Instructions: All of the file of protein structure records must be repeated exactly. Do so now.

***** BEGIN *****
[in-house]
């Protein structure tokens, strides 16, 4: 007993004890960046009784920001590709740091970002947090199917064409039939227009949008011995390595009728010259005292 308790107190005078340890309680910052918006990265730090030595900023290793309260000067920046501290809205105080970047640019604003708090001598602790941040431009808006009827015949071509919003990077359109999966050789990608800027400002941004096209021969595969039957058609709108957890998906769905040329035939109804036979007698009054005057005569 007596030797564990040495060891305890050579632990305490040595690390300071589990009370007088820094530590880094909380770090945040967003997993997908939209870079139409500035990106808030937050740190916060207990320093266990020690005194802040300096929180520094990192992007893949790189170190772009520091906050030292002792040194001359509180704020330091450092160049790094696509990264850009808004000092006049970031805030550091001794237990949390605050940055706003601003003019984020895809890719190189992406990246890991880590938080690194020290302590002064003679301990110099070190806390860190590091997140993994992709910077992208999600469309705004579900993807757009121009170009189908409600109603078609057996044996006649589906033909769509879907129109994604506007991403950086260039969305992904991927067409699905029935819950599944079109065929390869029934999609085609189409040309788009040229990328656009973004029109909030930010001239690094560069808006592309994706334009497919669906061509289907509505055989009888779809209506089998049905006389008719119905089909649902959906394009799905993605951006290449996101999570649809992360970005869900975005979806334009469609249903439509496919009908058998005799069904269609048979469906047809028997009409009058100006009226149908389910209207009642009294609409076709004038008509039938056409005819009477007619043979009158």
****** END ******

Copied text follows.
[in-house]
């Protein structure tokens, strides 16, 4: 007993004890960046009784920001590709740091970002947090199917064409039939227009949008011995390595009728010259005292 308790107190005078340890309680910052918006990265730090030595900023290793309260000067920046501290809205105080970047640019604003708090001598602790941040431009808006009827015949071509919003990077359109999966050789990608800027400002941004096209021969595969039957058609709108957890998906769905040329035939109804036979007698009054005057005569 007596030797564990040495060891305890050579632990305490040595690390300071589990009370007088820094530590880094909380770090945040967003997993997908939209870079139409500035990106808030937050740190916060207990320093266990020690005194802040300096929180520094990192992007893949790189170190772009520091906050030292002792040194001359509180704020330091450092160049790094696509990264850009808004000092006049970031805030550091001794237990949390605050940055706003601003003019984020895809890719190189992406990246890991880590938080690194020290302590002064003679301990110099070190806390860190590091997140993994992709910077992208999600469309705004579900993807757009121009170009189908409600109603078609057996044996006649589906033909769509879907129109994604506007991403950086260039969305992904991927067409699905029935819950599944079109065929390869029934999609085609189409040309788009040229990328656009973004029109909030930010001239690094560069808006592309994706334009497919669906061509289907509505055989009888779809209506089998049905006389008719119905089909649902959906394009799905993605951006290449996101999570649809992360970005869900975005979806334009469609249903439509496919009908058998005799069904269609048979469906047809028997009409009058100006009226149908389910209207009642009294609409076709004038008509039938056409005819009477007619043979009158």